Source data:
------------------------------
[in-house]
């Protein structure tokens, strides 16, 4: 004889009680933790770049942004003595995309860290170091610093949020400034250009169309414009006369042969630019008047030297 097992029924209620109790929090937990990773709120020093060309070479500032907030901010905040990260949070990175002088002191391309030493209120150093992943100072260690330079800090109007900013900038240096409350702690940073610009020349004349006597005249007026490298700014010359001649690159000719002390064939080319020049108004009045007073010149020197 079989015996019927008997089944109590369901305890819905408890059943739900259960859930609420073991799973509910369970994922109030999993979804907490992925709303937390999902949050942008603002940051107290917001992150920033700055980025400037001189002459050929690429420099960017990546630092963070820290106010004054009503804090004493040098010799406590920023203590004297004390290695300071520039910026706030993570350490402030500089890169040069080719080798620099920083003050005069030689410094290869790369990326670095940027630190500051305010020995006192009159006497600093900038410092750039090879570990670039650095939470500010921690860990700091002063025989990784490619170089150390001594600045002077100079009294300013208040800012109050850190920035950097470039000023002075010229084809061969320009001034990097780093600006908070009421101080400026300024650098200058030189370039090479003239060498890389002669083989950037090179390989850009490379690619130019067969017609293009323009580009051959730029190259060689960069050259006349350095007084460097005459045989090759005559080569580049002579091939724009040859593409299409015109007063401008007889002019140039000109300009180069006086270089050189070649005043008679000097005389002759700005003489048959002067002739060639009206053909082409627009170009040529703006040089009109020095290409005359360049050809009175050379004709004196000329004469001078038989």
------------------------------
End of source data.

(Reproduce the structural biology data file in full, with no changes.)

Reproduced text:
[in-house]
């Protein structure tokens, strides 16, 4: 004889009680933790770049942004003595995309860290170091610093949020400034250009169309414009006369042969630019008047030297 097992029924209620109790929090937990990773709120020093060309070479500032907030901010905040990260949070990175002088002191391309030493209120150093992943100072260690330079800090109007900013900038240096409350702690940073610009020349004349006597005249007026490298700014010359001649690159000719002390064939080319020049108004009045007073010149020197 079989015996019927008997089944109590369901305890819905408890059943739900259960859930609420073991799973509910369970994922109030999993979804907490992925709303937390999902949050942008603002940051107290917001992150920033700055980025400037001189002459050929690429420099960017990546630092963070820290106010004054009503804090004493040098010799406590920023203590004297004390290695300071520039910026706030993570350490402030500089890169040069080719080798620099920083003050005069030689410094290869790369990326670095940027630190500051305010020995006192009159006497600093900038410092750039090879570990670039650095939470500010921690860990700091002063025989990784490619170089150390001594600045002077100079009294300013208040800012109050850190920035950097470039000023002075010229084809061969320009001034990097780093600006908070009421101080400026300024650098200058030189370039090479003239060498890389002669083989950037090179390989850009490379690619130019067969017609293009323009580009051959730029190259060689960069050259006349350095007084460097005459045989090759005559080569580049002579091939724009040859593409299409015109007063401008007889002019140039000109300009180069006086270089050189070649005043008679000097005389002759700005003489048959002067002739060639009206053909082409627009170009040529703006040089009109020095290409005359360049050809009175050379004709004196000329004469001078038989």